Processor 112 may be a general-purpose processor such as IBM's PowerPC™ processor that, during normal operation, processes data under the control of operating system and application software accessible from a dynamic storage device such as random access memory (RAM) 114 and a static storage device such as Read Only Memory (ROM) 116. The operating system preferably provides a graphical user interface (GUI) to the user. In a preferred embodiment, application software contains machine executable instructions that when executed on processor 112 carry out the operations depicted in the flowcharts of
The present invention may be provided as a computer program product, included on a machine-readable medium having stored thereon the machine executable instructions used to program computer system 100 to perform a process according to the present invention. The term “machine-readable medium” as used herein includes any medium that participates in providing instructions to processor 112 or other components of computer system 100 for execution. Such a medium may take many forms including, but not limited to, non-volatile media, volatile media, and transmission media. Common forms of non-volatile media include, for example, a floppy disk, a flexible disk, a hard disk, magnetic tape or any other magnetic medium, a compact disc ROM (CD-ROM) or any other optical medium, punch cards or any other physical medium with patterns of holes, a programmable ROM (PROM), an erasable PROM (EPROM), electrically EPROM (EEPROM), a flash memory, any other memory chip or cartridge, or any other medium from which computer system 100 can read and which is suitable for storing instructions. In the present embodiment, an example of a non-volatile medium is mass storage device 118 which as depicted is an internal component of computer system 100, but will be understood to also be provided by an external device. Volatile media include dynamic memory such as RAM 114. Transmission media include coaxial cables, copper wire or fiber optics, including the wires that comprise bus 122. Transmission media can also take the form of acoustic or light waves, such as those generated during radio frequency or infrared data communications.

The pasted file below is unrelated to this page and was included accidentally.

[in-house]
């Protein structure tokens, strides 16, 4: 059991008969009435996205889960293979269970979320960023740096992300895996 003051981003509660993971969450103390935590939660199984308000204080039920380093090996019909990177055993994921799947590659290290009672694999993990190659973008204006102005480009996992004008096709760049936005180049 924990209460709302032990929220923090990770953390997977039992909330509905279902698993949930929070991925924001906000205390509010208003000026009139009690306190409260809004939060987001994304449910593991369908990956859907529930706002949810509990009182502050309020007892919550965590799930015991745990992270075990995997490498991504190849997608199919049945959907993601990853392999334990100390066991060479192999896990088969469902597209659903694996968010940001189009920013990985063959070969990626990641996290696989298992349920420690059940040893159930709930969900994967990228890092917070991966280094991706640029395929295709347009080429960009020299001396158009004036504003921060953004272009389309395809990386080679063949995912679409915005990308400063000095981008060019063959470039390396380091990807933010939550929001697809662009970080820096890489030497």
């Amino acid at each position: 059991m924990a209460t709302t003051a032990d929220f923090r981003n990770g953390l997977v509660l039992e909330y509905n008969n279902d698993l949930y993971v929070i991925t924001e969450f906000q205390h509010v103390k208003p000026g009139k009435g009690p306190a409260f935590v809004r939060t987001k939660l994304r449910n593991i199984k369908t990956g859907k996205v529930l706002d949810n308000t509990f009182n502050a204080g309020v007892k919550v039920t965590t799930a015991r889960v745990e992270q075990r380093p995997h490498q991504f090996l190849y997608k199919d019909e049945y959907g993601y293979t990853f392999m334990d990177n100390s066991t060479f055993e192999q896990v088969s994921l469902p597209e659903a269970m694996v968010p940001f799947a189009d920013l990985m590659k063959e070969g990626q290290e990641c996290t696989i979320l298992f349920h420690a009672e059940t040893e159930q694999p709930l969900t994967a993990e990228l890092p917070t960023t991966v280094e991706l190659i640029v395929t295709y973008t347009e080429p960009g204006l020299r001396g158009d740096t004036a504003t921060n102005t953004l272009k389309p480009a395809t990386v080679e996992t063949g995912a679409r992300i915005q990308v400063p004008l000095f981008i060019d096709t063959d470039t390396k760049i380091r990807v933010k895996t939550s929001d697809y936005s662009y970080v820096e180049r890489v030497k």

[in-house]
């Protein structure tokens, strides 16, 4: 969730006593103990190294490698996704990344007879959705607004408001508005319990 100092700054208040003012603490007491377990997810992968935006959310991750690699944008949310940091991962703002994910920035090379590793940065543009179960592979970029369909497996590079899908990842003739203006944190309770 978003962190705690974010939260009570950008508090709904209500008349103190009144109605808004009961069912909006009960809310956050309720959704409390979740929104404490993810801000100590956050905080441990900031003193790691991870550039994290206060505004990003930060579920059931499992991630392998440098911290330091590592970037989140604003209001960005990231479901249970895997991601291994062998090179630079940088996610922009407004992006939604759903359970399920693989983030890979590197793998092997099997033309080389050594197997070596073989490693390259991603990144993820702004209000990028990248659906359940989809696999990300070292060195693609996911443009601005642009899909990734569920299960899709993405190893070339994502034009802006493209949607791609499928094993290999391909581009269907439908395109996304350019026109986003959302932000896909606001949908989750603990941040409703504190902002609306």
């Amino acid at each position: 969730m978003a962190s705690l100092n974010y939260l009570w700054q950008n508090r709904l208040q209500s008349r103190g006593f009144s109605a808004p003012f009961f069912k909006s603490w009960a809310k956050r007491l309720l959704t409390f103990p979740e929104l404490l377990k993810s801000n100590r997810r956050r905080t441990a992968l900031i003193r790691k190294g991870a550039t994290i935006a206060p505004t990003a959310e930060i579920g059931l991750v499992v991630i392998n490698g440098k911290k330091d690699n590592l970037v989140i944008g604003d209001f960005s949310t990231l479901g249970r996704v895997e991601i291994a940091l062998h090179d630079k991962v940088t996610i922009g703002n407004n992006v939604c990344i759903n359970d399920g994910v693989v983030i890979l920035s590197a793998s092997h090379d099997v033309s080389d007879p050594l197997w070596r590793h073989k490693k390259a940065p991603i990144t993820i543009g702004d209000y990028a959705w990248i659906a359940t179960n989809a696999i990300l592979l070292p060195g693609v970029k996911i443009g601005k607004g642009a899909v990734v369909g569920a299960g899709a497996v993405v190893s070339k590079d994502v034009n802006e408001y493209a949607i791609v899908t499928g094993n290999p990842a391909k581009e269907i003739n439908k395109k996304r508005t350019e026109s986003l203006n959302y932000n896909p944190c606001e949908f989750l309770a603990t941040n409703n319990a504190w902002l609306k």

Moreover, the present invention may be downloaded as a computer program product, wherein the program instructions may be transferred from a remote computer such as a server 140 to requesting computer system 100 by way of data signals embodied in a carrier wave or other propagation medium via a network link 134 (e.g. a modem or network connection) to a communications interface 132 coupled to bus 122. Communications interface 132 provides a two-way data communications coupling to network link 134 that may be connected, for example, to a local area network (LAN), wide area network (WAN), or an Internet Service Provider (ISP) that provide access to network 102. In particular, network link 134 may provide wired and/or wireless network communications to one or more networks, such as network 102.
Network 102 may refer to the worldwide collection of networks and gateways that use a particular protocol, such as Transmission Control Protocol (TCP) and Internet Protocol (IP), to communicate with one another. Network 102 uses electrical, electromagnetic, or optical signals that carry digital data streams. The signals through the various networks and the signals on network link 134 and through communication interface 132, which carry the digital data to and from computer system 100, are exemplary forms of carrier waves transporting the information.